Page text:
If I didn’t interact in the forums, I wouldn’t have realized that curators are volunteers. A lot of people that use iNat don’t partake of the forums. If a curator did something to someone’s observations or comments they felt was truly unreasonable, they might pack all of their toys and take them home. If a high volume observer, it could have wasted a lot of peoples time. If a high volume identifier, it could throw a lot of older, often ignored observations into “Needs ID” or worse “Life”.

Can a single curator make another curator? If so, no “wisdom of the masses” currently exists for curator creation, just authority with very little oversight. Some type of curator voting on curator creation would keep the workload where it exists with perhaps more vetting.

If it were a comment pertaining to an observation or identification by the curator I would see it as not only as an abuse of power, but breaking how community IDing is supposed to work. If I don’t think it should have been deleted, but understand that others could, it is then a judgement call. And that is what they get paid the big bucks ( ;) ) to do.



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It wouldn’t be staff curating those bees. Just like now, it would be volunteer iNat users who have requested and been given curator privileges. The question here is, who has the authority and responsibility to grant those privileges? Right now, any other curator has that ability.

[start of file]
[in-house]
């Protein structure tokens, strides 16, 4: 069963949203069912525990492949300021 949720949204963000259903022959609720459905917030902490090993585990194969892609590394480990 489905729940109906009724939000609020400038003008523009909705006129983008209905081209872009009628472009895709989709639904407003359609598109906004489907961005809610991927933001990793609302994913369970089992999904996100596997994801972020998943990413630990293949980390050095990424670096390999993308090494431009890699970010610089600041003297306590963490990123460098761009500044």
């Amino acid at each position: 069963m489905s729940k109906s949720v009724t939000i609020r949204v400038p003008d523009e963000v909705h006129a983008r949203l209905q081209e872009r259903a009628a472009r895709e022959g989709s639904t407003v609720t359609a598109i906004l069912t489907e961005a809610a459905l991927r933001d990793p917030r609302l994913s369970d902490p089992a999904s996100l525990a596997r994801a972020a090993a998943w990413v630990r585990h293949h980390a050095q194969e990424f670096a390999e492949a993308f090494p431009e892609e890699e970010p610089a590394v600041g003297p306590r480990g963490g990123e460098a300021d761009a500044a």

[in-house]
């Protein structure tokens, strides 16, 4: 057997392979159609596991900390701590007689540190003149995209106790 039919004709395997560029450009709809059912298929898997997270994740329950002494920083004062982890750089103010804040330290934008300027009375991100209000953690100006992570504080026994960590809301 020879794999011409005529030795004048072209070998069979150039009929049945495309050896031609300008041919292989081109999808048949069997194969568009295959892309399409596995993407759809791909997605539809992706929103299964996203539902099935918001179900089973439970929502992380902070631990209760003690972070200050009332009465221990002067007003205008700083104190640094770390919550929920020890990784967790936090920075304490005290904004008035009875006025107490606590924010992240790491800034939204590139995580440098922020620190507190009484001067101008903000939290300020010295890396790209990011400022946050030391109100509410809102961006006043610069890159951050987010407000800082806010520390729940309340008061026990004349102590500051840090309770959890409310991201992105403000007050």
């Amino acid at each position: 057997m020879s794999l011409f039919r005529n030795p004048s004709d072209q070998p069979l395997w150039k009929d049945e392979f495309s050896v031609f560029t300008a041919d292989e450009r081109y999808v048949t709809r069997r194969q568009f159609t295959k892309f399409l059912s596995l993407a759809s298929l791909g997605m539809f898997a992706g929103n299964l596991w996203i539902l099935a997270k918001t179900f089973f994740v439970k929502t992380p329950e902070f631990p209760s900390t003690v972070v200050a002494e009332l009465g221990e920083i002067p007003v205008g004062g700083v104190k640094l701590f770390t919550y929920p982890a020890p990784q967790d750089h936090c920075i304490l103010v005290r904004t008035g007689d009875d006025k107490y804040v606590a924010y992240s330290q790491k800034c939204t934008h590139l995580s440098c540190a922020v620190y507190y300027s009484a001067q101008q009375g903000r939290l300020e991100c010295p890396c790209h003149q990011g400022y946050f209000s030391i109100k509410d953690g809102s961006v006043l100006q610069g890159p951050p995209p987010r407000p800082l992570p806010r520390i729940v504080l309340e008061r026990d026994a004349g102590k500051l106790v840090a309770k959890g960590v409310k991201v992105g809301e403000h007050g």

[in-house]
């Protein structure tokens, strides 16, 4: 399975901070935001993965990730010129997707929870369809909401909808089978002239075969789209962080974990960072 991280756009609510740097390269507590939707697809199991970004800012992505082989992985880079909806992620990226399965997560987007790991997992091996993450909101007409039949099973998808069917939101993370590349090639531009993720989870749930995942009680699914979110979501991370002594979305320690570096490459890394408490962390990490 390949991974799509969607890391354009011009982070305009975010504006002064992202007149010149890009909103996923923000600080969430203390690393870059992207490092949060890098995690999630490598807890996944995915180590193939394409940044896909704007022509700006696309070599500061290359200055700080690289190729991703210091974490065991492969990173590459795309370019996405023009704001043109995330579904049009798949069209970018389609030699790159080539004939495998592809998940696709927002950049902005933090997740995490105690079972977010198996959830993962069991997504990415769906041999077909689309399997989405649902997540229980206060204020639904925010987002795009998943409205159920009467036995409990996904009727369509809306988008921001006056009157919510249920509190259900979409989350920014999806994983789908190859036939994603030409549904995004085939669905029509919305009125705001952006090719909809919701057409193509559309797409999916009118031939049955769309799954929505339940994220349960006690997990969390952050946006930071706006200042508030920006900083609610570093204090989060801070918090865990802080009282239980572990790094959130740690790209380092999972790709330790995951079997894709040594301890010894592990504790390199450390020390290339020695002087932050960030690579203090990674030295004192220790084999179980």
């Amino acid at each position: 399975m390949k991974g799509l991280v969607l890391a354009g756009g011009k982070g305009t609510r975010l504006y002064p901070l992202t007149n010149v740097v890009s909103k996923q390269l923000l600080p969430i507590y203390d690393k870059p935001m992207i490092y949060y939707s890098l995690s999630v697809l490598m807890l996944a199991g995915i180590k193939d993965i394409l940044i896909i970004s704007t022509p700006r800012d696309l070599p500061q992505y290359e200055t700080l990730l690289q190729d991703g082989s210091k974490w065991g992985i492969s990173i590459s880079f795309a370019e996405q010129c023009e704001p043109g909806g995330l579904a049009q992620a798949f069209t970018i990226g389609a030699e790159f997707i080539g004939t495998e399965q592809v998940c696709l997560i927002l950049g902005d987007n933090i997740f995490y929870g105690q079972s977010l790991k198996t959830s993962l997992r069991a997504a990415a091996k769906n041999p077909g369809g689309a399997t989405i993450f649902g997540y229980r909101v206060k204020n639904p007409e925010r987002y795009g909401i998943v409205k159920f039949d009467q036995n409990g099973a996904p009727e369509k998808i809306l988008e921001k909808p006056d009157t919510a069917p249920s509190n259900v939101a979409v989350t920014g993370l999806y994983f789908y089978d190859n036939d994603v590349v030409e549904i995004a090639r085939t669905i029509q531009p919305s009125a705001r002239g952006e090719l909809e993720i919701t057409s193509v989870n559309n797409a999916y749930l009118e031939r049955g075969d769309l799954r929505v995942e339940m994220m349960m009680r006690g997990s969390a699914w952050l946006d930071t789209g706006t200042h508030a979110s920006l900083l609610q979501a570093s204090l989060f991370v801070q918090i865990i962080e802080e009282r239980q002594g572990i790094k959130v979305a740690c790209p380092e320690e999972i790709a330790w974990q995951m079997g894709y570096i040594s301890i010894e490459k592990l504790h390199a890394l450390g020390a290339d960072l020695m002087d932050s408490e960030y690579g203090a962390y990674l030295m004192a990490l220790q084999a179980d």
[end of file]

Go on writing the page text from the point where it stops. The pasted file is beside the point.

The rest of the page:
I agree that this is an important component of iNaturalist, but the taxon curators aren’t suppose to be authoritarian. Taxon curators have only demonstrated that they are capable of using the Taxon Framework tool and committing Taxon Changes. Taxon Changes aren’t even completely closed off - any curator can draft a Change, even if it is for a locked/‘complete’ group of organisms.

We are currently investigating ways of making this an easier, accessible, and digestible process.


@bobby23 In the idea I was envisioning, people good have both taxonomic and site management qualifications if they wanted them:
“So maybe a person could have powers for one, the other or both (if they’re high level and very experienced)”
So I people who wanted to do both could. Having two separate designations might help assess effort though (like if most folks fall into one group or the other). For instance, I have literally never done any of the site management duties (I don’t think). I’d be happy to not have those “powers”.